Inno-Versity’s last newsletter introduced our 5 Essential Elements of Excellence. In the following weeks, we will be dedicating a newsletter segment to discuss each of these elements. Let’s start with the obvious and first explore the element of Learning.
Hang with us here, we promise not to launch into a long discussion of various learning theories or educational psychology.
The heart of all good instructional design begins with the learners. At Inno-Versity, we work with all types of learners– from adult professionals, manufacturing workers, university students, kindergarteners– and everyone in between. We love this! Because of this unique variety in audience, we are always forced to ask that key question: “What are the needs of the learners?” When was the last time you did this as a trainer or educator?
It’s easy to make assumptions, or to skip this step entirely, when you consistently work with the same population. But every time we work with a client, we begin by really digging deep into this question. And we usually uncover a surprise or two along the way. This often changes the focus, or even the product that we are creating. This single question, and each one that follows, helps us to transform the perception that our approach is proactive, rather than just reactive. Clients often come to us with preconceived ideas on what the training should look like or how it should be delivered. While we value their expertise, again we would still want to ask: “What are the needs of the learners?”
We suspect that by asking this question as you develop training, work with internal stakeholders or develop curriculum, that it will also change the way you work. So let’s think about how to do this.
Shhhh. Are you listening? Really listening?
Sometimes figuring out the needs of your learners begins with just intentionally listening to them. Traditional needs analysis methods are great, proven tools, but we have a few unconventional suggestions that can help you discover the needs of your learners by listening. Here are some of the ways that we accomplish this:
- Listen first thing in the morning–How do they get to work or school? do they commute? Would mobile learning be a better solution? Do you know that content should be designed (not just delivered) differently for a mobile device? It should look different depending on if it’s being viewed on a cell phone versus tablet device, because users hold them at a different eye level.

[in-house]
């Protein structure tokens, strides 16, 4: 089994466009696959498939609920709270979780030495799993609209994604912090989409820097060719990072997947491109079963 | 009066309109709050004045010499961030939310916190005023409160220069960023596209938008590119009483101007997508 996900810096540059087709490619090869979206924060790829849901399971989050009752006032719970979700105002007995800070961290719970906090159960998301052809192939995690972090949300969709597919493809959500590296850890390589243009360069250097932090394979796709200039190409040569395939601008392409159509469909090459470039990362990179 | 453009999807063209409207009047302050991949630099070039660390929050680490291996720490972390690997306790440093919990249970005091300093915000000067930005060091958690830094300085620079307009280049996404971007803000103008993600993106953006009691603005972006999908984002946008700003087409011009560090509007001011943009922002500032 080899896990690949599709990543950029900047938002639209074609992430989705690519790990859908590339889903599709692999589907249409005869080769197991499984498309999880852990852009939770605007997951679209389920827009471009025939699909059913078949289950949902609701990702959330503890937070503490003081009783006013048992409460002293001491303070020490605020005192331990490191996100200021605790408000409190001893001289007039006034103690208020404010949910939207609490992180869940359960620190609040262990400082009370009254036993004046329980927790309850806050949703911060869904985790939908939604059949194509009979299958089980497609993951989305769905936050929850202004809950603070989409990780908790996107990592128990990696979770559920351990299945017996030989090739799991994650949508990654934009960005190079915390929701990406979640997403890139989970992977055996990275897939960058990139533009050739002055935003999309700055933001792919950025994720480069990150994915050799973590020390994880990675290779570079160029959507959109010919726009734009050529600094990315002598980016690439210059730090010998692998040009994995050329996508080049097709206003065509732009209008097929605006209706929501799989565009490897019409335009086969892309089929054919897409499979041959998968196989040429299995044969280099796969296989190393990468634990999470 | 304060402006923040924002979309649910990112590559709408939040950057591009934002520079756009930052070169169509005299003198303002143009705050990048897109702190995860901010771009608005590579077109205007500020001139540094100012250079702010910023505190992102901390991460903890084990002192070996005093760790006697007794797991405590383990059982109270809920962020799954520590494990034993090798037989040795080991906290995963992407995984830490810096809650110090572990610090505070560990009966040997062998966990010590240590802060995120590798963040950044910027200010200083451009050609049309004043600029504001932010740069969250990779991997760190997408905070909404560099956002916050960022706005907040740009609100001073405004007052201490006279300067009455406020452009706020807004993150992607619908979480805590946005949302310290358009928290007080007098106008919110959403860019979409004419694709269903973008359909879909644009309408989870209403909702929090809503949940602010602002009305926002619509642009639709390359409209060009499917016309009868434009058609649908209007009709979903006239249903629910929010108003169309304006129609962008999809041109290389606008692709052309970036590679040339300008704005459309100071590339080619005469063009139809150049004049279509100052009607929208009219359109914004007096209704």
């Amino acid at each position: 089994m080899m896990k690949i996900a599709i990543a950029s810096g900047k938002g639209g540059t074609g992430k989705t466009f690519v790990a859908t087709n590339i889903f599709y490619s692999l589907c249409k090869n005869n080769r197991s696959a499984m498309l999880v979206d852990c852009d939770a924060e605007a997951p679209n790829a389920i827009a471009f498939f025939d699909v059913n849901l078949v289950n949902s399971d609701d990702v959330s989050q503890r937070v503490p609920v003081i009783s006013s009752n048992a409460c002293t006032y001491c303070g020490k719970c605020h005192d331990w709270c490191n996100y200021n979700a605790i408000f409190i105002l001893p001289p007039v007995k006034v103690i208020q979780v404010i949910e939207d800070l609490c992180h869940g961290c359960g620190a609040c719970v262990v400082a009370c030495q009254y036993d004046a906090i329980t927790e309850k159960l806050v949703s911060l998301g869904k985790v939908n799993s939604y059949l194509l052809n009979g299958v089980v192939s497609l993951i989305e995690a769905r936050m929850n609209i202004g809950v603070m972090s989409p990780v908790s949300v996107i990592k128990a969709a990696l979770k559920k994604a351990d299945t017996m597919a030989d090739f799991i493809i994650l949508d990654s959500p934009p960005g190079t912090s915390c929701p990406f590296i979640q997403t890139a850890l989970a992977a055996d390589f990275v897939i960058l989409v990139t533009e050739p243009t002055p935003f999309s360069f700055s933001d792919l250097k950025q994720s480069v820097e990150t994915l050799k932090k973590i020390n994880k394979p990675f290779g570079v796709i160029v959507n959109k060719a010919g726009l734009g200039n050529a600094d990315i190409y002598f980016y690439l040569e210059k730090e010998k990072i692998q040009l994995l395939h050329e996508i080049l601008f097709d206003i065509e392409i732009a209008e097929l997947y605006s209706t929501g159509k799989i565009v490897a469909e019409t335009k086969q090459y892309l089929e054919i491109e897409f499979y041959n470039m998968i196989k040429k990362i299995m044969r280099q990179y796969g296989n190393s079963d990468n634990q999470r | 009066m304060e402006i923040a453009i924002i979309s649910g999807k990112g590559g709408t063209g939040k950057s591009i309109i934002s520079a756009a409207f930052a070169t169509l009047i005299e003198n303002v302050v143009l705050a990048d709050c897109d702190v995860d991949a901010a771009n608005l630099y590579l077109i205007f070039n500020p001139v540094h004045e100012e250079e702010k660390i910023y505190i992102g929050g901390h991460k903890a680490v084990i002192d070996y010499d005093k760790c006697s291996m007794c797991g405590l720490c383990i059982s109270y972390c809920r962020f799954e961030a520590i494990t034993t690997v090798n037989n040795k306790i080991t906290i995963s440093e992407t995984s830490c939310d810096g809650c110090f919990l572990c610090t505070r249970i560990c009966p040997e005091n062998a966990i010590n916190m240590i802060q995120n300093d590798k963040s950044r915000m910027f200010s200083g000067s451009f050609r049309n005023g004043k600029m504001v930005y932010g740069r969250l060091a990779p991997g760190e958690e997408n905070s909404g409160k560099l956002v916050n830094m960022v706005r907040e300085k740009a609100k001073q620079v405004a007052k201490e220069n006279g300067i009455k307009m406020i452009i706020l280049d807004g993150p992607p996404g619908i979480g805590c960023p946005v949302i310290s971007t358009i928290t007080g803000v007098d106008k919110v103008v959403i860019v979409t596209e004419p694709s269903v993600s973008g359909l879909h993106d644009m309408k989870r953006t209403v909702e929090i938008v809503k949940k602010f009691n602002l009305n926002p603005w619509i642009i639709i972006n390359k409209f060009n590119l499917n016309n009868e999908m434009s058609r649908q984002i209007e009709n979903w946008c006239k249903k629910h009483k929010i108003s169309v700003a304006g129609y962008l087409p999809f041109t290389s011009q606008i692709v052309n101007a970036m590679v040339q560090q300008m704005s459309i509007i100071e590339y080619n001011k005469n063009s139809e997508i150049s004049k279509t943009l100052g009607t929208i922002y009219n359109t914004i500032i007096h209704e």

- Listen on the floor, in the office, or hallways of the school. What are the frustrations? Do they struggle with mastering skills or is it personal productivity needs? Would team-building and relationship skills strengthen the climate of your organization?
- Listen on Monday–How do they spend their leisure time? active or passive activities?
- Listen when they are assigned a new task–Where do they go as a first step? Ask others, Google, Youtube, print media?
- Listen to how they prefer to socialize at work—Do they prefer groups or individual activities? Have you created a climate that values sharing knowledge and practical applications, but also provides opportunity for individualized learning?
Here’s the thing, at Inno-Versity, our core belief is that we value people. We suspect you do too. If you do, you’ll always start with their needs and let that drive the learning. Now before you object with organizational goals or a need to meet the bottom line, take note of the following: the most successful training programs over the past year, according to Monica Savage (2016), were the ones that had the largest focus on their people. When you focus on your people, your organization improves. And that always positively impacts the bottom line.
And. . . lest you think we’ve completely forgotten about instructional design theory and principles, we haven’t. Follow our social media channels over the next few weeks to see some of our favorite articles on this subject.